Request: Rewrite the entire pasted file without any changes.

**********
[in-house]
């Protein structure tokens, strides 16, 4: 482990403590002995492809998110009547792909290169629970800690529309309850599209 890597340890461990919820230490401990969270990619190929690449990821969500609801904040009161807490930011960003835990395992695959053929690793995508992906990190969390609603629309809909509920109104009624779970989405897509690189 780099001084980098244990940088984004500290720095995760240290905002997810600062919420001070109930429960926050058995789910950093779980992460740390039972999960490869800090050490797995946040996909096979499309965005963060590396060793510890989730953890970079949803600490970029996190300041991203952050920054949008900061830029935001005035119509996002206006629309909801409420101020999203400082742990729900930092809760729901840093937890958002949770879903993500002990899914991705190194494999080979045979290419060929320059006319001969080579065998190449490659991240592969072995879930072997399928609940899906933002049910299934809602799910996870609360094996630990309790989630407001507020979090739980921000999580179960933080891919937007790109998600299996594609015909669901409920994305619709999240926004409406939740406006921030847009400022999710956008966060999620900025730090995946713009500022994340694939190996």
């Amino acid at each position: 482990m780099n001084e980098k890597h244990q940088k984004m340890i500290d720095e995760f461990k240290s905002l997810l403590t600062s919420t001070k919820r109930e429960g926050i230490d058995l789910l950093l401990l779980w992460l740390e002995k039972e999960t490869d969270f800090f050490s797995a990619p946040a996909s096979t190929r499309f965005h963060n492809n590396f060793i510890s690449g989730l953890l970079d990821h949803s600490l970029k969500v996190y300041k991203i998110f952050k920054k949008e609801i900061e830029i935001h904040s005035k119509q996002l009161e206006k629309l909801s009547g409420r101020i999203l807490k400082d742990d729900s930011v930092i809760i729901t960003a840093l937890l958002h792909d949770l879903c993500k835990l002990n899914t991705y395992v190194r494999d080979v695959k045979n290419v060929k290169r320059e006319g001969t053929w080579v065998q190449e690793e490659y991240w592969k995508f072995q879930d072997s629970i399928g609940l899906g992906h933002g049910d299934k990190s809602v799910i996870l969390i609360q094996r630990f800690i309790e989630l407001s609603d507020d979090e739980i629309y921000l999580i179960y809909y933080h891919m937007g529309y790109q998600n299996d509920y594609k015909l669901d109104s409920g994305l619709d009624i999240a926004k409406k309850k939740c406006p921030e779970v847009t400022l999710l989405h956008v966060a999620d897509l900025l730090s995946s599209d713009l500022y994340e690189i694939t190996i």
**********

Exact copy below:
[in-house]
């Protein structure tokens, strides 16, 4: 482990403590002995492809998110009547792909290169629970800690529309309850599209 890597340890461990919820230490401990969270990619190929690449990821969500609801904040009161807490930011960003835990395992695959053929690793995508992906990190969390609603629309809909509920109104009624779970989405897509690189 780099001084980098244990940088984004500290720095995760240290905002997810600062919420001070109930429960926050058995789910950093779980992460740390039972999960490869800090050490797995946040996909096979499309965005963060590396060793510890989730953890970079949803600490970029996190300041991203952050920054949008900061830029935001005035119509996002206006629309909801409420101020999203400082742990729900930092809760729901840093937890958002949770879903993500002990899914991705190194494999080979045979290419060929320059006319001969080579065998190449490659991240592969072995879930072997399928609940899906933002049910299934809602799910996870609360094996630990309790989630407001507020979090739980921000999580179960933080891919937007790109998600299996594609015909669901409920994305619709999240926004409406939740406006921030847009400022999710956008966060999620900025730090995946713009500022994340694939190996």
């Amino acid at each position: 482990m780099n001084e980098k890597h244990q940088k984004m340890i500290d720095e995760f461990k240290s905002l997810l403590t600062s919420t001070k919820r109930e429960g926050i230490d058995l789910l950093l401990l779980w992460l740390e002995k039972e999960t490869d969270f800090f050490s797995a990619p946040a996909s096979t190929r499309f965005h963060n492809n590396f060793i510890s690449g989730l953890l970079d990821h949803s600490l970029k969500v996190y300041k991203i998110f952050k920054k949008e609801i900061e830029i935001h904040s005035k119509q996002l009161e206006k629309l909801s009547g409420r101020i999203l807490k400082d742990d729900s930011v930092i809760i729901t960003a840093l937890l958002h792909d949770l879903c993500k835990l002990n899914t991705y395992v190194r494999d080979v695959k045979n290419v060929k290169r320059e006319g001969t053929w080579v065998q190449e690793e490659y991240w592969k995508f072995q879930d072997s629970i399928g609940l899906g992906h933002g049910d299934k990190s809602v799910i996870l969390i609360q094996r630990f800690i309790e989630l407001s609603d507020d979090e739980i629309y921000l999580i179960y809909y933080h891919m937007g529309y790109q998600n299996d509920y594609k015909l669901d109104s409920g994305l619709d009624i999240a926004k409406k309850k939740c406006p921030e779970v847009t400022l999710l989405h956008v966060a999620d897509l900025l730090s995946s599209d713009l500022y994340e690189i694939t190996i």